Supreme Court’s Power To Directly Grant Divorce
Shilpa Sailesh v Varun Sreenivasan
The Constitution Bench held that the Supreme Court had the power to grant divorce to parties who directly approached it, by using the SC's discretionary powers under Article 142 of the Constitution of India.
Amicus Curiae: Indira Jaisingh, Dushyant Dave, V. Giri and Meenakshi Arora
Can Article 142 be used to decide divorce cases at all?
If yes, what rules should the Court follow to dissolve a marriage between the consenting parties without referring them to Family Court?
In 2014, two parties moved the Supreme Court to grant them divorce using its powers under Article 142. Article 142 of the Indian Constitution exclusively enables the Supreme Court to issue or pass any order that it feels is necessary to provide ‘complete justice’ in a case before it.
The petitioners were mutually consenting parties who said that their marriage was irretrievably damaged—not a ground of divorce under the Hindu Marriage Act, 1955 (HMA). Normally, mutually consenting petitioners must approach a Family Court under Section 13B of the HMA. They had arrived at a settlement before they approached the SC. Meanwhile, the Family Court was yet to hear their case.
In 2015, the SC granted them a divorce under Article 142. However, the Bench observed there were many similar petitions pending before it. So, while the divorce was granted the case was kept pending to decide all the other cases. The SC had to answer the following questions:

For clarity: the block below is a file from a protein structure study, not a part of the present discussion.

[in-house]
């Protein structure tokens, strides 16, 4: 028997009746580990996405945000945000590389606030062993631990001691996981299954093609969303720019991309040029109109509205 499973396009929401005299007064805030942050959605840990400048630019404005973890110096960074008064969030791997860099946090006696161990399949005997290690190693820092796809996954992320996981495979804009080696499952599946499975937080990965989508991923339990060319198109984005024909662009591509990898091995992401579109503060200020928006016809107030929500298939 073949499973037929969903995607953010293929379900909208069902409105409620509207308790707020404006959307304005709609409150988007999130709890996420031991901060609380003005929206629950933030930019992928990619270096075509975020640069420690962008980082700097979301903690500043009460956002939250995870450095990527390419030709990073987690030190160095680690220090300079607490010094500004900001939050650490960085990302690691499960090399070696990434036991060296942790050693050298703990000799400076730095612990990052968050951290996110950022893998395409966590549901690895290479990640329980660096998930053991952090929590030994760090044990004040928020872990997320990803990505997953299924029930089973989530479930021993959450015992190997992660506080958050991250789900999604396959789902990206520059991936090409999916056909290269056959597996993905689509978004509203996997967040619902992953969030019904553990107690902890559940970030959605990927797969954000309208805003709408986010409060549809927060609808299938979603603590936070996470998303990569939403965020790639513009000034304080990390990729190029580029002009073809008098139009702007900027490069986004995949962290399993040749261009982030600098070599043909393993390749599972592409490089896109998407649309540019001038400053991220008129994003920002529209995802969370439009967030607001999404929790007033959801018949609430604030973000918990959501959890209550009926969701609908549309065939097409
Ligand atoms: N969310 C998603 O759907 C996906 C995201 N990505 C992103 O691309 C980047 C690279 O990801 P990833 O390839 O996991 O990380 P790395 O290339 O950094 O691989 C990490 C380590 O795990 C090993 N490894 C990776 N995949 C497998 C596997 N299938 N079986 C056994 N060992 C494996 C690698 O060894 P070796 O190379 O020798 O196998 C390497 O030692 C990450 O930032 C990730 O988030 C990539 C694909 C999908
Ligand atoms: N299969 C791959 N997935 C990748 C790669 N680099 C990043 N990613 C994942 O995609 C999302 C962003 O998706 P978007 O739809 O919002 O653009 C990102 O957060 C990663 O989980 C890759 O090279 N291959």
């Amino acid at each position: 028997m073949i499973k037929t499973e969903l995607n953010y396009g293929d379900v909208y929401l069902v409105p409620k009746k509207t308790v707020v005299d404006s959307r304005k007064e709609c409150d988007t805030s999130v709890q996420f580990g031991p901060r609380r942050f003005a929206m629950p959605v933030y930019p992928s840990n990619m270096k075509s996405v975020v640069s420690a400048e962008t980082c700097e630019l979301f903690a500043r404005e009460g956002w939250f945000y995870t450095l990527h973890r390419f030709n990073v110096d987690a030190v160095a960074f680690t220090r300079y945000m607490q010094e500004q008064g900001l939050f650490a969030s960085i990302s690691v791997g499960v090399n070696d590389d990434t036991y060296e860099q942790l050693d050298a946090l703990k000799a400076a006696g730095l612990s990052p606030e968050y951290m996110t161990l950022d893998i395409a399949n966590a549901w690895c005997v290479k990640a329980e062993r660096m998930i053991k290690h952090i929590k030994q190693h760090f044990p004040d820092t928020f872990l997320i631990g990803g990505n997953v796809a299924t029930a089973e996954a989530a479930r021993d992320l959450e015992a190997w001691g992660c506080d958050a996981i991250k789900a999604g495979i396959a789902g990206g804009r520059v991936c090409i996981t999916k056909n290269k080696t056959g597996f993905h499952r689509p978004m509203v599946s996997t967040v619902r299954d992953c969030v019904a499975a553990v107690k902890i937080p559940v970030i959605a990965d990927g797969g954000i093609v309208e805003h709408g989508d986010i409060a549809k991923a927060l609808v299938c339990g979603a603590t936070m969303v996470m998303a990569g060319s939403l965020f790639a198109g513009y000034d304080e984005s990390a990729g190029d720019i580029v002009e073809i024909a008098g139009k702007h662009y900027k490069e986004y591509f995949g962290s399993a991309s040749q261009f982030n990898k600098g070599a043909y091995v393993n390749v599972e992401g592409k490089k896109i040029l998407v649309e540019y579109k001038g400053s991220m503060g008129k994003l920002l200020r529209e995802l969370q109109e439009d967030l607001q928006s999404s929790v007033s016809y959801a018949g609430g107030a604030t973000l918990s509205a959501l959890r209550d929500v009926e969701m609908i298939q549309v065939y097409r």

- Can Article 142 be used to decide divorce cases at all?
- If yes, what rules should the Court follow to dissolve a marriage between the consenting parties without referring them to Family Court?
The Court appointed Sr. Advs. V. Giri, Indira Jaisingh, Dushyant Dave and Meenakshi Arora as amicus curiae to assist the Court in deciding what issues to address. In June 2016, a 2-judge bench of the Supreme Court referred the case to a Constitution Bench. However, the case was not heard till September, 2022.
The case was listed before a Constitution Bench led by Justice Sanjay Kishan Kaul on September 20th, 2022. During the hearings, the Court noted that it would also decide how Art. 142 could be used to dissolve a marriage when one of the parties does not consent to a divorce.
The Constitution Bench, began hearing the case on September 28th, 2022.
On May 1st, 2023, Bench delivered the judgement in the case. They held that the Supreme Court had the power to grant a divorce in cases of ‘irretrievable breakdown of marriage’, even if the parties directly approached the SC without appealing a decision from a lower court.